Libyan premier’s abduction proves no coup but points to anarchy

TRIPOLI,  (Reuters) – When news broke at dawn yesterday that Libya’s prime minister had been seized by gunmen from his Tripoli hotel, it looked as if Islamist militants might have pulled off a spectacular and potentially bloody coup.

In the end, it turned out the gunmen were in the pay of his own government and the premier was back at work by lunchtime.

Still, the strained smiles for the cameras could not disguise the anarchy revealed by what his captors called an “arrest” and his government described as a “kidnap”.

Two years after a revolt backed by Western air power toppled Muammar Gaddafi, rival gangs of superannuated rebels and tribal militias are the real arbiters of power in the face of a government and armed forces unable to defend themselves, let alone the oilfields that should be making Libya’s fortune.

Prime Minister Ali Zeidan’s suite at the Corinthia Hotel, with its views of the Mediterranean, should have been about the safest place in Tripoli. The luxury seafront tower is home not just to the premier but also foreign embassies and missions, which have reinforced their own protection since the killing a year ago of the U.S. ambassador to Libya by Islamist militants.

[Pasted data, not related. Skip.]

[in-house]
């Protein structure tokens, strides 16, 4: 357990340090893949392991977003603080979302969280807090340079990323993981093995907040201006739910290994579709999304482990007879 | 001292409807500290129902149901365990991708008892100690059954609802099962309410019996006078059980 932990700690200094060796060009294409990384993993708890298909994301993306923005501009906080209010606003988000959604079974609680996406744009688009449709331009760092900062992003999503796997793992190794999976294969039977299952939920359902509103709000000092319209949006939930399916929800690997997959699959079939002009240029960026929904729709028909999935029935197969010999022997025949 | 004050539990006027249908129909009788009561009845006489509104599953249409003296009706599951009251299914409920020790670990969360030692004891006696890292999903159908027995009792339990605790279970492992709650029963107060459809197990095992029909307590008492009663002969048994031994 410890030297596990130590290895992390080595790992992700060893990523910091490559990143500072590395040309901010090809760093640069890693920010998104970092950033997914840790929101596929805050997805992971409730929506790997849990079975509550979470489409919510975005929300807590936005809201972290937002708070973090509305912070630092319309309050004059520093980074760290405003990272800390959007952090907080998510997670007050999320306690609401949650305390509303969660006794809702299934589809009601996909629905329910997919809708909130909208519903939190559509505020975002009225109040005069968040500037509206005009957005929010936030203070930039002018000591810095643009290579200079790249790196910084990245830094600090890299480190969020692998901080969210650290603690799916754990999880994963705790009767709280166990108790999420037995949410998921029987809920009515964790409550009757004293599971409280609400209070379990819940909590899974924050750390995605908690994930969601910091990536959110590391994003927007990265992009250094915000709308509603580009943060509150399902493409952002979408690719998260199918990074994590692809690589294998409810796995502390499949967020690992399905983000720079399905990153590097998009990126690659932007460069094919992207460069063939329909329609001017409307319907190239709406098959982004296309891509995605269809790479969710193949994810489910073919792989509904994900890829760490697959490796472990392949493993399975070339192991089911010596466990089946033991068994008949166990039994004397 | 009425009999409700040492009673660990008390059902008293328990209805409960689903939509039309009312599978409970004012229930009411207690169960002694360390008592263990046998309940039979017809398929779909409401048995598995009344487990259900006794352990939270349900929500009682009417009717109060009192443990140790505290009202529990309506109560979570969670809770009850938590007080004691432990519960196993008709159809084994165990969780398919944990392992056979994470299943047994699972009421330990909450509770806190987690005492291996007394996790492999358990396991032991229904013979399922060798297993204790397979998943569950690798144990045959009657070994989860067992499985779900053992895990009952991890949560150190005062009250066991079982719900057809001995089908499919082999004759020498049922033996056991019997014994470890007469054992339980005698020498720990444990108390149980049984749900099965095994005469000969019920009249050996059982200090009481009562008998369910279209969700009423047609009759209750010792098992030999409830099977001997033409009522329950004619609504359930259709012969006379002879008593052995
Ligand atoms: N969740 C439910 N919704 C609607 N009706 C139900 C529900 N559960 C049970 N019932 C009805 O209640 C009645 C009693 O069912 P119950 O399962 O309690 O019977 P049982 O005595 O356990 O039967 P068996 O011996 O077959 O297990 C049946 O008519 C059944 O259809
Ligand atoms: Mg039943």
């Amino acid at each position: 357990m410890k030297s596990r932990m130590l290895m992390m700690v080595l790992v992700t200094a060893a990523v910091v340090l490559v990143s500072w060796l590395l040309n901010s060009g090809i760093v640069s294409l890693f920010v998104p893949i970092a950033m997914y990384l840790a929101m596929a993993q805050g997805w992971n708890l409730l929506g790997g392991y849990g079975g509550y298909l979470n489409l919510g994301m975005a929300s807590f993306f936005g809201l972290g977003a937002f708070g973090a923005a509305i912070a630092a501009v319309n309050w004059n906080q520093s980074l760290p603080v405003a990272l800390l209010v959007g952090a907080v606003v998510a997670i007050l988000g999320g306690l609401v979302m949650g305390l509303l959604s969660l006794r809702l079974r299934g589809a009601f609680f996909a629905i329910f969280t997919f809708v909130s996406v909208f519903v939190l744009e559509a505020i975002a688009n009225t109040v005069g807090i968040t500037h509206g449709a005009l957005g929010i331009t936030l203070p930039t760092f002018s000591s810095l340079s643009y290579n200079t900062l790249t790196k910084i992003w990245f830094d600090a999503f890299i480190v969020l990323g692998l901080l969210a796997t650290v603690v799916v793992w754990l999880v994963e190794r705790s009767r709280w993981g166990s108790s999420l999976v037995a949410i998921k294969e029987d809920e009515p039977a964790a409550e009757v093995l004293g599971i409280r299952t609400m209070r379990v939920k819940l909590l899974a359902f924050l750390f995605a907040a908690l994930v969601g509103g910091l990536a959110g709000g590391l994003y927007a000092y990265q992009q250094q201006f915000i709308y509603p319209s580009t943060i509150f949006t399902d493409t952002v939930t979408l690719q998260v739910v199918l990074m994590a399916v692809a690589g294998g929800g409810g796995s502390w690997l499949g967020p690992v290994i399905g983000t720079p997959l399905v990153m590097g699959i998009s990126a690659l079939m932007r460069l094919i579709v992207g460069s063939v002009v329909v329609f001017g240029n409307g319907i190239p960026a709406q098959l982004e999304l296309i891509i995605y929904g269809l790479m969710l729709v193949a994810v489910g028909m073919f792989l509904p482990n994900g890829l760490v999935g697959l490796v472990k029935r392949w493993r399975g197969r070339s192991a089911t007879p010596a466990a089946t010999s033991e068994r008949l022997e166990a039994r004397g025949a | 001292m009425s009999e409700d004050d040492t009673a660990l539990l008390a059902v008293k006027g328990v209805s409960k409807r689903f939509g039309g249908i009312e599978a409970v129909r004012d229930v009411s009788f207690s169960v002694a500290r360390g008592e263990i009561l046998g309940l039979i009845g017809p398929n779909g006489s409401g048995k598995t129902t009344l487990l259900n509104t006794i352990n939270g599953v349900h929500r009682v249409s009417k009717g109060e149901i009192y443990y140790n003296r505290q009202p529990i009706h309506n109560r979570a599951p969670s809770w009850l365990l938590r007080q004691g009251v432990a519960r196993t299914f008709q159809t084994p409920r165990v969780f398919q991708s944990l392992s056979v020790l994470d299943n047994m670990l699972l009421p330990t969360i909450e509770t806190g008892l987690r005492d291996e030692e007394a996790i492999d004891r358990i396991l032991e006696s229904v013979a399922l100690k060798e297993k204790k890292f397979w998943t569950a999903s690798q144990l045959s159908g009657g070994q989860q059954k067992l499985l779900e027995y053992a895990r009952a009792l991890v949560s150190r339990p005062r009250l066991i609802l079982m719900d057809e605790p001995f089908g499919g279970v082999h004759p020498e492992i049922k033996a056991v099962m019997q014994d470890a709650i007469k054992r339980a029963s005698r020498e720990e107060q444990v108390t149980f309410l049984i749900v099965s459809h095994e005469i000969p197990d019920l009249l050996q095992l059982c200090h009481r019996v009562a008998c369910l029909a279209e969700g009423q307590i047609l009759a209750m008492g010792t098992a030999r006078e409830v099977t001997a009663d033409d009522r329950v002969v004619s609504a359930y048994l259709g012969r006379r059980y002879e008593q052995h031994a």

But in the early hours of yesterday, about 15 heavily armed men showed up at the hotel with a paper they claimed was a warrant for Zeidan’s arrest. It was enough to get the men though two checkpoints and guards to the premier’s room.

No shots were fired and gunmen hustled Zeidan, still dressed in his nightshirt, out of the hotel. A former diplomat and long-time exile dissident against Gaddafi, Zeidan was later seen in photographs frowning, his shirt undone, as men in civilian clothes pressed closely around him.

Government officials were quick to say the Libyan premier had been kidnapped. But guards at the hotel talked of an “arrest” and indicated the men who snatched Zeidan may have been former rebel fighters working for the government.

Certainly, trouble was not unexpected. Libyan Islamist militants had warned of revenge attacks after a U.S. raid to capture an al Qaeda suspect in Tripoli just days earlier.

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